Klein ends with hope. As both the US and UK wind toward the next presidential/general election, it’s in scarce supply.
The Gutenberg Parenthesis: The Age of Print and Its Lessons for the Age of the Internet
By Jeff Jarvis
There’s a great quote I can’t trace in which a source singer from whom Sir Walter Scott collected folk songs told him he’d killed their songs by printing them. Printing had, that is, removed the song from the oral culture of repeated transmission, often with alterations, from singer to singer. Like pinning down a butterfly.
In The Gutenberg Parenthesis, Jeff Jarvis argues that modern digital culture offers the chance of a return to the collaborative culture that dominated most of human history. Jarvis is not the first to suggest that our legacy media are an anomaly. In his 2013 book Writing on the Wall, Tom Standage calls out the last 150 years of corporate-owned for-profit media as an anomaly in the 2,000-year sweep of social media. In his analogy, the earliest form was “Roman broadband” (slaves) carrying messages back and forth. Standage finds other historical social media analogues in the coffeehouses that hatched the scientific revolution. Machines, both print and broadcast, made us consumers instead of participants. In Jarvis’s account, printing made institutions and nation-states, the same ones that now are failing to control the new paradigm.
The “Gutenberg parenthesis” of Jarvis’s title was coined by Lars Ore Sauerberg, a professor at the University of Southern Denmark, who argues (in, for example, a 2009 paper for the journal Orbis Literarum) that the arrival of the printing press changed the nature of cognition. Jarvis takes this idea and runs with it: if we are, as he believes, now somewhere in a decades- or perhaps centuries-long process of closing the parenthesis – that is, exiting the era of print bracketed by Gutenberg’s invention of the printing press and the arrival of digital media – what comes next?
To answer this question, Jarvis begins by examining the transition *into* the era of printing. The invention of movable type and printing presses by themselves brought a step down in price and a step up in scale – what had once been single copies available only to people rich enough to pay a scribe suddenly became hundreds of copies that were still expensive. It took two centuries to arrive at the beginnings of copyright law, and then the industrial revolution to bring printing and corporate ownership at today’s scale.
Jarvis goes on to review the last two centuries of increasingly centralized and commercialized publishing. The institutions print brought provided authority that enabled them to counter misinformation effectively. In our new world, where these institutions are being challenged, many more voices can be heard – good, for obvious reasons of social justice and fairness, but unfortunate in terms of the spread of misinformation, malinformation, and disinformation. Jarvis believes we need to build new institutions that can enable the former and inhibit the latter. Exactly what those will look like is left as an exercise for the reader in the times to come. Could Gutenberg have predicted Entertainment Weekly?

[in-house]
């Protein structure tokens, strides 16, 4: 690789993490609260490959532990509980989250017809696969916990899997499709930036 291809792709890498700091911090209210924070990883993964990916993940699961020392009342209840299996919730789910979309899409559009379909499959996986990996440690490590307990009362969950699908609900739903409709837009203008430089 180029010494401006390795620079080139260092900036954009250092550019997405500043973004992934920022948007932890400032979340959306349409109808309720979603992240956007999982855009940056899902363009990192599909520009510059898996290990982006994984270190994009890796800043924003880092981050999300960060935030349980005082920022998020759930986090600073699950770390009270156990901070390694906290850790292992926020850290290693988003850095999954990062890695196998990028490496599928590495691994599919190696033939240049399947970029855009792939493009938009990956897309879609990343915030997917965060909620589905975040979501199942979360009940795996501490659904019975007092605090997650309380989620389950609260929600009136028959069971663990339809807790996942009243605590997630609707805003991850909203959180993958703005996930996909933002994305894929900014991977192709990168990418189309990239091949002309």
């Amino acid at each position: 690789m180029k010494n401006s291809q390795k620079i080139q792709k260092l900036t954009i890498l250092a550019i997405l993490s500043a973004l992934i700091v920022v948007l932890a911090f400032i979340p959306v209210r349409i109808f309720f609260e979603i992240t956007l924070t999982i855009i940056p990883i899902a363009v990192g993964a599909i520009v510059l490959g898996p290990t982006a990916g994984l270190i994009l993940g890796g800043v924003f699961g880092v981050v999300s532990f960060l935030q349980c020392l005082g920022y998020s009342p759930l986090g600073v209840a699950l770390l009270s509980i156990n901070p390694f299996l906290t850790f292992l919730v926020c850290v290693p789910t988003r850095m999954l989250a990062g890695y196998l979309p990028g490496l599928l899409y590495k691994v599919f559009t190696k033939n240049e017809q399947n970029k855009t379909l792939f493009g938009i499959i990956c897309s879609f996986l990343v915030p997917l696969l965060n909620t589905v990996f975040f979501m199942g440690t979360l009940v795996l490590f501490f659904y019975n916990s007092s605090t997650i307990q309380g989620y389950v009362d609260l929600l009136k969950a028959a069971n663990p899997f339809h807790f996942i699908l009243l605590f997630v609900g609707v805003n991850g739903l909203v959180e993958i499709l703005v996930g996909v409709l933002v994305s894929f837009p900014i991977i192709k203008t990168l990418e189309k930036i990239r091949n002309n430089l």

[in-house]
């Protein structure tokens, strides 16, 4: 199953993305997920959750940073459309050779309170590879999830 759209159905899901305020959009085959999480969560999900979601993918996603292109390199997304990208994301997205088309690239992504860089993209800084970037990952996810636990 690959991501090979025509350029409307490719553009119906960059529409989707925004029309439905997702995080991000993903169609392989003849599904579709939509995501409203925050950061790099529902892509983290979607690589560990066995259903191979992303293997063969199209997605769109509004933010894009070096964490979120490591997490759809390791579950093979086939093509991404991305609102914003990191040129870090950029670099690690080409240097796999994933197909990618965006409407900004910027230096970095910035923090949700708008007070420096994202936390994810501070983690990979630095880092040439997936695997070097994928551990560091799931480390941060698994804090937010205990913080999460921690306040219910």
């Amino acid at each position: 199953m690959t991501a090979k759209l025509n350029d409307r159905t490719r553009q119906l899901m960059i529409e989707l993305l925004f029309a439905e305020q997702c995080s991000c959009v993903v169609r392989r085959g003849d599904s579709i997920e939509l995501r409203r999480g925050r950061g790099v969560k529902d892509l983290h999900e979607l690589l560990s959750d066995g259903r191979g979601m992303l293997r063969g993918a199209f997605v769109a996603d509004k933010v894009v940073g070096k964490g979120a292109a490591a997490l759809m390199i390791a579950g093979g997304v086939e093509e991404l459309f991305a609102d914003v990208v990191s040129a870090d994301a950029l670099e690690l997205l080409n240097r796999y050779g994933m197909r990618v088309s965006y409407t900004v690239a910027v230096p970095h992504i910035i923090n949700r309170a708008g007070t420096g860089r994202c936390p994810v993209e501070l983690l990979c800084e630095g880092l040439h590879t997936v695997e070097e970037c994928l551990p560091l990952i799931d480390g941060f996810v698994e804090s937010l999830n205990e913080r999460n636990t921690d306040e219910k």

In the latest example of corporate destruction, the Guardian reports on the disturbing trend in which streaming services like Disney and Warner Bros Discovery are deleting finished, even popular, shows for financial reasons. It’s like Douglas Adams’ rock star Hotblack Desiato spending a year dead for tax reasons.
Given that consumers’ budgets are stretched so thin that many are reevaluating the streaming services they’re paying for, you would think this would be the worst possible time to delete popular entertainments. Instead, the industry seems to be possessed by a death wish in which it’s making its offerings *less* attractive. Even worse, the promise they appeared to offer to showrunners was creative freedom and broad and permanent access to their work. The news that Disney+ is even canceling finished shows (Nautilus) shortly before their scheduled release in order to pay less *tax* should send a chill through every creator’s spine. No one wants to spend years of their life – for almost *any* amount of money – making things that wind up in the corporate equivalent of the warehouse at the end of Raiders of the Lost Ark.
Many of us were skeptical about Meta’s Oversight Board; it was easy to predict that Facebook would use it to avoid dealing with the PR fallout from controversial cases, but never relinquish control. And so it is proving.